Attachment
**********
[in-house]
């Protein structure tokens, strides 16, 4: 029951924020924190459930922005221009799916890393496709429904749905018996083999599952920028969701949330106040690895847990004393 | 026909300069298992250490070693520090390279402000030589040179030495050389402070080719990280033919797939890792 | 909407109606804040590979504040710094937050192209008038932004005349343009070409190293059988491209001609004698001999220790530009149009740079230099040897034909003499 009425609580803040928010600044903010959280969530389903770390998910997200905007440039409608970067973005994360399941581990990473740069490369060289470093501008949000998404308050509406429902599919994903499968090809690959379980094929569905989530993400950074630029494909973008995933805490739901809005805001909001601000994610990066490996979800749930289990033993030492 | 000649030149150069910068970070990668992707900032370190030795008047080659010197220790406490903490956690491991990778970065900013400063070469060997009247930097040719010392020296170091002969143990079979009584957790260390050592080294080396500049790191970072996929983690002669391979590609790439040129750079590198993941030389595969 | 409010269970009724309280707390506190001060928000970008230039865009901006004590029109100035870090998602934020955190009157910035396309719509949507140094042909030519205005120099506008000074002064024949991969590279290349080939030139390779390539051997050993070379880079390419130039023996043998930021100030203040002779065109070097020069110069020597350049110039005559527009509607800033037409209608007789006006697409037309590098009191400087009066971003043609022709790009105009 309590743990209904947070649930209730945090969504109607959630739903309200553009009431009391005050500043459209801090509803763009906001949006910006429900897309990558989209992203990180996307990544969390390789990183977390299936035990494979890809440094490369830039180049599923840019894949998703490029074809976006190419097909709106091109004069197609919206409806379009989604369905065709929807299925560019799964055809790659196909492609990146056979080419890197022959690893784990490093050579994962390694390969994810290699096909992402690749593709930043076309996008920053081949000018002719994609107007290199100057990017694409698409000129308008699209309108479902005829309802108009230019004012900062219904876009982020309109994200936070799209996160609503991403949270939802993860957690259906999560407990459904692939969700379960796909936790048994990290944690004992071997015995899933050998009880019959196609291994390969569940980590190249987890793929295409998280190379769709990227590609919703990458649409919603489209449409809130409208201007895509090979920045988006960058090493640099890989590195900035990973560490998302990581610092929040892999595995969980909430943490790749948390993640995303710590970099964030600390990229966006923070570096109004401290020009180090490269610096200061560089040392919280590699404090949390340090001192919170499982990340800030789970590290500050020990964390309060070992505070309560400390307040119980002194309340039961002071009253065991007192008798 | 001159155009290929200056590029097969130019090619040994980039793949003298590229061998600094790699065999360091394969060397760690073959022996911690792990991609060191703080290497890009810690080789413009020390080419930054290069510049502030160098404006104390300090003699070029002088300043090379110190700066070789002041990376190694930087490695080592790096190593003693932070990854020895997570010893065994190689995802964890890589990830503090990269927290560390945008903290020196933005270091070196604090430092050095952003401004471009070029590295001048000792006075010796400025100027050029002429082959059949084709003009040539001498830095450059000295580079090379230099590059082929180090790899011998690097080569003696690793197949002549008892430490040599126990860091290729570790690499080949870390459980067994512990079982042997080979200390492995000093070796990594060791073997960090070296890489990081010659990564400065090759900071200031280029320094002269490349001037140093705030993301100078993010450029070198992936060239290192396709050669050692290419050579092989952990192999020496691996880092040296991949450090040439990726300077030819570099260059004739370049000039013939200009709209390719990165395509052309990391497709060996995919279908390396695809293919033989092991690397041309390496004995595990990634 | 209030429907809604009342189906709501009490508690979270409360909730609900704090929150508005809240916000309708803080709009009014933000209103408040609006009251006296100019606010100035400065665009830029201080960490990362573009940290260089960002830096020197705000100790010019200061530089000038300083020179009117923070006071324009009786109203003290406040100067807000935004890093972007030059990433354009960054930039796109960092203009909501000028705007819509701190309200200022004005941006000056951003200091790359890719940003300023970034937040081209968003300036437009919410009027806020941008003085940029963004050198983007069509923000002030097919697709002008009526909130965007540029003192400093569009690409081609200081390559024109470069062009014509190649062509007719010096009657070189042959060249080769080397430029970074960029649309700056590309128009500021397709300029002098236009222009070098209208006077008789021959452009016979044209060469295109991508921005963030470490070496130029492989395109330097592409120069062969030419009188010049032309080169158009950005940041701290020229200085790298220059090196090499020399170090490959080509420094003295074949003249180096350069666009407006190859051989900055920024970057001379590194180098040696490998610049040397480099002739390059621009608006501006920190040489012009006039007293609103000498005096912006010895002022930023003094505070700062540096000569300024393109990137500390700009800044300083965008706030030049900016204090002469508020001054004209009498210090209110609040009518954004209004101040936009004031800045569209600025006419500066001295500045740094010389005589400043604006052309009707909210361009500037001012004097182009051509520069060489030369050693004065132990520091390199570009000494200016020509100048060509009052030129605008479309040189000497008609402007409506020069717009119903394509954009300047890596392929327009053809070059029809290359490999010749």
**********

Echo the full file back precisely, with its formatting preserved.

[in-house]
């Protein structure tokens, strides 16, 4: 029951924020924190459930922005221009799916890393496709429904749905018996083999599952920028969701949330106040690895847990004393 | 026909300069298992250490070693520090390279402000030589040179030495050389402070080719990280033919797939890792 | 909407109606804040590979504040710094937050192209008038932004005349343009070409190293059988491209001609004698001999220790530009149009740079230099040897034909003499 009425609580803040928010600044903010959280969530389903770390998910997200905007440039409608970067973005994360399941581990990473740069490369060289470093501008949000998404308050509406429902599919994903499968090809690959379980094929569905989530993400950074630029494909973008995933805490739901809005805001909001601000994610990066490996979800749930289990033993030492 | 000649030149150069910068970070990668992707900032370190030795008047080659010197220790406490903490956690491991990778970065900013400063070469060997009247930097040719010392020296170091002969143990079979009584957790260390050592080294080396500049790191970072996929983690002669391979590609790439040129750079590198993941030389595969 | 409010269970009724309280707390506190001060928000970008230039865009901006004590029109100035870090998602934020955190009157910035396309719509949507140094042909030519205005120099506008000074002064024949991969590279290349080939030139390779390539051997050993070379880079390419130039023996043998930021100030203040002779065109070097020069110069020597350049110039005559527009509607800033037409209608007789006006697409037309590098009191400087009066971003043609022709790009105009 309590743990209904947070649930209730945090969504109607959630739903309200553009009431009391005050500043459209801090509803763009906001949006910006429900897309990558989209992203990180996307990544969390390789990183977390299936035990494979890809440094490369830039180049599923840019894949998703490029074809976006190419097909709106091109004069197609919206409806379009989604369905065709929807299925560019799964055809790659196909492609990146056979080419890197022959690893784990490093050579994962390694390969994810290699096909992402690749593709930043076309996008920053081949000018002719994609107007290199100057990017694409698409000129308008699209309108479902005829309802108009230019004012900062219904876009982020309109994200936070799209996160609503991403949270939802993860957690259906999560407990459904692939969700379960796909936790048994990290944690004992071997015995899933050998009880019959196609291994390969569940980590190249987890793929295409998280190379769709990227590609919703990458649409919603489209449409809130409208201007895509090979920045988006960058090493640099890989590195900035990973560490998302990581610092929040892999595995969980909430943490790749948390993640995303710590970099964030600390990229966006923070570096109004401290020009180090490269610096200061560089040392919280590699404090949390340090001192919170499982990340800030789970590290500050020990964390309060070992505070309560400390307040119980002194309340039961002071009253065991007192008798 | 001159155009290929200056590029097969130019090619040994980039793949003298590229061998600094790699065999360091394969060397760690073959022996911690792990991609060191703080290497890009810690080789413009020390080419930054290069510049502030160098404006104390300090003699070029002088300043090379110190700066070789002041990376190694930087490695080592790096190593003693932070990854020895997570010893065994190689995802964890890589990830503090990269927290560390945008903290020196933005270091070196604090430092050095952003401004471009070029590295001048000792006075010796400025100027050029002429082959059949084709003009040539001498830095450059000295580079090379230099590059082929180090790899011998690097080569003696690793197949002549008892430490040599126990860091290729570790690499080949870390459980067994512990079982042997080979200390492995000093070796990594060791073997960090070296890489990081010659990564400065090759900071200031280029320094002269490349001037140093705030993301100078993010450029070198992936060239290192396709050669050692290419050579092989952990192999020496691996880092040296991949450090040439990726300077030819570099260059004739370049000039013939200009709209390719990165395509052309990391497709060996995919279908390396695809293919033989092991690397041309390496004995595990990634 | 209030429907809604009342189906709501009490508690979270409360909730609900704090929150508005809240916000309708803080709009009014933000209103408040609006009251006296100019606010100035400065665009830029201080960490990362573009940290260089960002830096020197705000100790010019200061530089000038300083020179009117923070006071324009009786109203003290406040100067807000935004890093972007030059990433354009960054930039796109960092203009909501000028705007819509701190309200200022004005941006000056951003200091790359890719940003300023970034937040081209968003300036437009919410009027806020941008003085940029963004050198983007069509923000002030097919697709002008009526909130965007540029003192400093569009690409081609200081390559024109470069062009014509190649062509007719010096009657070189042959060249080769080397430029970074960029649309700056590309128009500021397709300029002098236009222009070098209208006077008789021959452009016979044209060469295109991508921005963030470490070496130029492989395109330097592409120069062969030419009188010049032309080169158009950005940041701290020229200085790298220059090196090499020399170090490959080509420094003295074949003249180096350069666009407006190859051989900055920024970057001379590194180098040696490998610049040397480099002739390059621009608006501006920190040489012009006039007293609103000498005096912006010895002022930023003094505070700062540096000569300024393109990137500390700009800044300083965008706030030049900016204090002469508020001054004209009498210090209110609040009518954004209004101040936009004031800045569209600025006419500066001295500045740094010389005589400043604006052309009707909210361009500037001012004097182009051509520069060489030369050693004065132990520091390199570009000494200016020509100048060509009052030129605008479309040189000497008609402007409506020069717009119903394509954009300047890596392929327009053809070059029809290359490999010749």